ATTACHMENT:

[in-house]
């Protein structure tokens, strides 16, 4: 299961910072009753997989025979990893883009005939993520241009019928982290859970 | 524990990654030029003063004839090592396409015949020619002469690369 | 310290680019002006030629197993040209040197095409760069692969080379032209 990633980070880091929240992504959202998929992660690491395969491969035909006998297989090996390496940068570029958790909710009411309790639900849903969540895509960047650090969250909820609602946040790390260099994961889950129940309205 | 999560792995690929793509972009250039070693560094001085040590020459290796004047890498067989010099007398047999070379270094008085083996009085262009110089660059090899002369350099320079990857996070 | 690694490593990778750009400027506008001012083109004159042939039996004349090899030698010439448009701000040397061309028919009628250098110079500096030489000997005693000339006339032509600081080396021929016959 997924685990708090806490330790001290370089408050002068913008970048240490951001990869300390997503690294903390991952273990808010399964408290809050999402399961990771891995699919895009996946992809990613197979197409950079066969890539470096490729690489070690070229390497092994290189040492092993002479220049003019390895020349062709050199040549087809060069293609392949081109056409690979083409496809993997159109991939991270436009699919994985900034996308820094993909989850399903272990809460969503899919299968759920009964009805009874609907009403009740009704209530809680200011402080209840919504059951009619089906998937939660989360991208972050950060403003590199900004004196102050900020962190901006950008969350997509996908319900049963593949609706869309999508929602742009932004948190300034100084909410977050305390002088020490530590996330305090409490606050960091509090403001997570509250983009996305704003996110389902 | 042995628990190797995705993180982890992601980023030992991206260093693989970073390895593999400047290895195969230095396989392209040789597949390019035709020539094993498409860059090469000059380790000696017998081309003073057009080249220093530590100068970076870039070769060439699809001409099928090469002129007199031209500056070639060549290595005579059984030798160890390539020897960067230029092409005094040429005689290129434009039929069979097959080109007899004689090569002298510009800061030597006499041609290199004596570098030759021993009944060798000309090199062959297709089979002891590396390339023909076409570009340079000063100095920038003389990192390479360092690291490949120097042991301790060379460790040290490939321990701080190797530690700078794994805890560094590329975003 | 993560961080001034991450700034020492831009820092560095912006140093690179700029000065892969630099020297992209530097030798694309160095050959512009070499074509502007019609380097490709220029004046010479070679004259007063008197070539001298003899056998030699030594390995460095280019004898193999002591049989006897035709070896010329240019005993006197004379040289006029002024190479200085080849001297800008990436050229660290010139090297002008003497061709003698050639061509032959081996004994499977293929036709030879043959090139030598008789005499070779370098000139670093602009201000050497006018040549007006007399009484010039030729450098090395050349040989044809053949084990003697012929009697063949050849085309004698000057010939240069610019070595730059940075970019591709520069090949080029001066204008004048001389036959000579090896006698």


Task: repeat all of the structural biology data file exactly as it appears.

[in-house]
């Protein structure tokens, strides 16, 4: 299961910072009753997989025979990893883009005939993520241009019928982290859970 | 524990990654030029003063004839090592396409015949020619002469690369 | 310290680019002006030629197993040209040197095409760069692969080379032209 990633980070880091929240992504959202998929992660690491395969491969035909006998297989090996390496940068570029958790909710009411309790639900849903969540895509960047650090969250909820609602946040790390260099994961889950129940309205 | 999560792995690929793509972009250039070693560094001085040590020459290796004047890498067989010099007398047999070379270094008085083996009085262009110089660059090899002369350099320079990857996070 | 690694490593990778750009400027506008001012083109004159042939039996004349090899030698010439448009701000040397061309028919009628250098110079500096030489000997005693000339006339032509600081080396021929016959 997924685990708090806490330790001290370089408050002068913008970048240490951001990869300390997503690294903390991952273990808010399964408290809050999402399961990771891995699919895009996946992809990613197979197409950079066969890539470096490729690489070690070229390497092994290189040492092993002479220049003019390895020349062709050199040549087809060069293609392949081109056409690979083409496809993997159109991939991270436009699919994985900034996308820094993909989850399903272990809460969503899919299968759920009964009805009874609907009403009740009704209530809680200011402080209840919504059951009619089906998937939660989360991208972050950060403003590199900004004196102050900020962190901006950008969350997509996908319900049963593949609706869309999508929602742009932004948190300034100084909410977050305390002088020490530590996330305090409490606050960091509090403001997570509250983009996305704003996110389902 | 042995628990190797995705993180982890992601980023030992991206260093693989970073390895593999400047290895195969230095396989392209040789597949390019035709020539094993498409860059090469000059380790000696017998081309003073057009080249220093530590100068970076870039070769060439699809001409099928090469002129007199031209500056070639060549290595005579059984030798160890390539020897960067230029092409005094040429005689290129434009039929069979097959080109007899004689090569002298510009800061030597006499041609290199004596570098030759021993009944060798000309090199062959297709089979002891590396390339023909076409570009340079000063100095920038003389990192390479360092690291490949120097042991301790060379460790040290490939321990701080190797530690700078794994805890560094590329975003 | 993560961080001034991450700034020492831009820092560095912006140093690179700029000065892969630099020297992209530097030798694309160095050959512009070499074509502007019609380097490709220029004046010479070679004259007063008197070539001298003899056998030699030594390995460095280019004898193999002591049989006897035709070896010329240019005993006197004379040289006029002024190479200085080849001297800008990436050229660290010139090297002008003497061709003698050639061509032959081996004994499977293929036709030879043959090139030598008789005499070779370098000139670093602009201000050497006018040549007006007399009484010039030729450098090395050349040989044809053949084990003697012929009697063949050849085309004698000057010939240069610019070595730059940075970019591709520069090949080029001066204008004048001389036959000579090896006698």